• Society as a whole continues in subjection to political practice, that is, state power.
  • Science of Space (8-9)
    • represents the political use of knowledge --in more immediate way in the forces of production, and in a 'mediate' way into the social relations of production.
    • implies an ideology designed to conceal that use ....
    • embodies at best a technological utopia, a sort of computer simulation of the future ...

V. Space and the Capitalist Hegemony p. 9-11

  • The many facets of capitalism; --all play a part in practice according to their varying capabilities, ...--> conflicts
  • The hegemony of one class;
  • Space-- taking an active role but not being a passive locus of relations] (11)

    VI. Lefebvre's theoretical position
  • a unitary theory of space-- which combines the physical, the mental and the social; draws distinctions between those levels, and finds out their interrelations without ignoring the conflicts among them.

    VII. Division of These Spaces Critiqued

  • p.14 -- The ideal and the real 'each of these two kinds of space involves, underpins and presupposes the other" (14)

    VIII. Spatial Code and his System of Space

  • the aim:
    • The project I am outlining. . . does not aim to produce a (or the) discourse on space, but rather to expose the actual production of space by bringing the various  kinds of space and the modalities of their genesis together within a single theory.(16)
    • dialectical -- A theory can only take form, and be formulated, at the level of a 'supersede'.  . . . instead of emphasizing the rigorously formal aspect of codes, I shall instead be putting the stress on their dialectical  character.  Codes will be seen as part of a practical relationship, as part of an interaction between 'subjects' and their space and surroundings.  I shall attempt to trace to coming-into-being and disappearance of codings/decodings. (18)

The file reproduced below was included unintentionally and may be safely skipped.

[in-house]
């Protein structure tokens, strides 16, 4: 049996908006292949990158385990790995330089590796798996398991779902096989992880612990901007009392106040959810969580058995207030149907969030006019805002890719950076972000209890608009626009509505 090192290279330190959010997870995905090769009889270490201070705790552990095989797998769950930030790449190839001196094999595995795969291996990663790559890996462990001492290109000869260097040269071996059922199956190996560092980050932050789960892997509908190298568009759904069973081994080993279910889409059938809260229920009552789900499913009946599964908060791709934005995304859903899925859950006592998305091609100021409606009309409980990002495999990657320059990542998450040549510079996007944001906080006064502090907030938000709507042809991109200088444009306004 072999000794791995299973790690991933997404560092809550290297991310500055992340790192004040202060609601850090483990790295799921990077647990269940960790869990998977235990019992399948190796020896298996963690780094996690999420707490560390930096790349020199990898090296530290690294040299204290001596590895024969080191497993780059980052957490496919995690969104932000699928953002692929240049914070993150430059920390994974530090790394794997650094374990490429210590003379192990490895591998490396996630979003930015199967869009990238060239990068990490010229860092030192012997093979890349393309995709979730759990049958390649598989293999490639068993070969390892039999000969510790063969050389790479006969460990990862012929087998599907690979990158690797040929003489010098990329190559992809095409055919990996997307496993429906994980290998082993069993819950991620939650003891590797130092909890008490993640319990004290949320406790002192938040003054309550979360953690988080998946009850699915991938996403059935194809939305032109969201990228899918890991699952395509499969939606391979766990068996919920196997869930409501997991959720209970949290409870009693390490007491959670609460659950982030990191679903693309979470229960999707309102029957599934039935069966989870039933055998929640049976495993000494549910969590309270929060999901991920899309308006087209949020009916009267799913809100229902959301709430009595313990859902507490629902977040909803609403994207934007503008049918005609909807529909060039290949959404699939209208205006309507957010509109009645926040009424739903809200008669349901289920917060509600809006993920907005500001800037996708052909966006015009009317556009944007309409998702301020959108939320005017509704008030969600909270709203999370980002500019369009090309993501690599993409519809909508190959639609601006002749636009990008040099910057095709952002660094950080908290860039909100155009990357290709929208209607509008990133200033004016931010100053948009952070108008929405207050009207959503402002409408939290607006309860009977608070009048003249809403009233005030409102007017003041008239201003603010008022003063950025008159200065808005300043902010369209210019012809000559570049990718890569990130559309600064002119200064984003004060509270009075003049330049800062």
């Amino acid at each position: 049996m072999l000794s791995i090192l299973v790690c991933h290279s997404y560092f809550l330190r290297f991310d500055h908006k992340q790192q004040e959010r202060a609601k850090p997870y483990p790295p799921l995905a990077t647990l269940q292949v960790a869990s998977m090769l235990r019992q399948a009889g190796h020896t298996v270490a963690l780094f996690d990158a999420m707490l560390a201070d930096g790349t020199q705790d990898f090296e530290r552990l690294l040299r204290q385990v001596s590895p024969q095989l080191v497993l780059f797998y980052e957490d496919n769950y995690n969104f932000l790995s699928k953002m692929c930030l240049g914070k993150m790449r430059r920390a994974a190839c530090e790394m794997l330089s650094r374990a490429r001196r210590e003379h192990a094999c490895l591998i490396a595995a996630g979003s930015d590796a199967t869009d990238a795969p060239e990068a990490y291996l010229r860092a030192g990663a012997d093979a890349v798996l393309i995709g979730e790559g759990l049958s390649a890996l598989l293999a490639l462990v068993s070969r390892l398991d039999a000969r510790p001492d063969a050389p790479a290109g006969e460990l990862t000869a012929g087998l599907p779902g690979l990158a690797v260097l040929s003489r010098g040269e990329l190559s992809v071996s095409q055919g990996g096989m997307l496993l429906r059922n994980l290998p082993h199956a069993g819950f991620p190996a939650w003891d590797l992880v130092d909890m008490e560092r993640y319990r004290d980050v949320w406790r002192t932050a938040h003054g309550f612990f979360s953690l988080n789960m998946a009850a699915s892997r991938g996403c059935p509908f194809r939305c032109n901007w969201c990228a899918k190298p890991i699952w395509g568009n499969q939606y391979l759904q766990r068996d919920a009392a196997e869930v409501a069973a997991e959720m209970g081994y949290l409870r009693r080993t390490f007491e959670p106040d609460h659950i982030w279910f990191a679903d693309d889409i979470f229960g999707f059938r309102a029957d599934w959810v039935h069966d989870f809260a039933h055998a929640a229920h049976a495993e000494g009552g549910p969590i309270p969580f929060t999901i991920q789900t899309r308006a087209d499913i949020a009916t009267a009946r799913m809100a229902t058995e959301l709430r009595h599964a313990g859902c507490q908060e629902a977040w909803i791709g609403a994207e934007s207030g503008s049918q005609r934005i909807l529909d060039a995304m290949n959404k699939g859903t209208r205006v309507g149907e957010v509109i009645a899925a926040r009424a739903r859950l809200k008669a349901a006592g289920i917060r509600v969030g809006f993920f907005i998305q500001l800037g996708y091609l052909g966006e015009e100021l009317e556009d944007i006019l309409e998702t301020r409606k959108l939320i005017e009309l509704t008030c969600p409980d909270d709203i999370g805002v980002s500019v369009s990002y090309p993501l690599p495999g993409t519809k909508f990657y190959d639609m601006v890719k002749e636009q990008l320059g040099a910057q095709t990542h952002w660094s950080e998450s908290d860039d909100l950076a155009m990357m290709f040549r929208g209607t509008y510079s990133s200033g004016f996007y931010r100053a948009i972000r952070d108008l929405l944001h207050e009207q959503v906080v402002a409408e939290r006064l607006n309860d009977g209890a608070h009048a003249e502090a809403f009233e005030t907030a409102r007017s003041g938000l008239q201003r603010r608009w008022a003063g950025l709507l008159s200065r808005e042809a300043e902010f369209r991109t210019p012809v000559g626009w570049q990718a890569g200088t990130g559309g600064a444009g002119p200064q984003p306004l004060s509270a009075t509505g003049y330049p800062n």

IX. Examples of the Switching of Spatial Codes --

    • surrealists [from subjective space to the material realm of the body and the outside world]
    • George Bataille [the entirety of space --mental, physical, social -- is apprehended tragically.]
    • theorist of technology Jacque Lafitte [technocratic utopia with 'active' machines and 'passive' machines]

    X Fetishization of Space in the service of the State. (Marxist focus on history and spatial control explained )

  • p. 24  [The book] aims to foster confrontation between those ideas and propositions which illuminate the modern world even if they do not govern it, . . .treating them . . .as prefigurations lying at the threshold of modernity.
  • XI

    XII. (Social) Space is a (Social) Product p. 26-27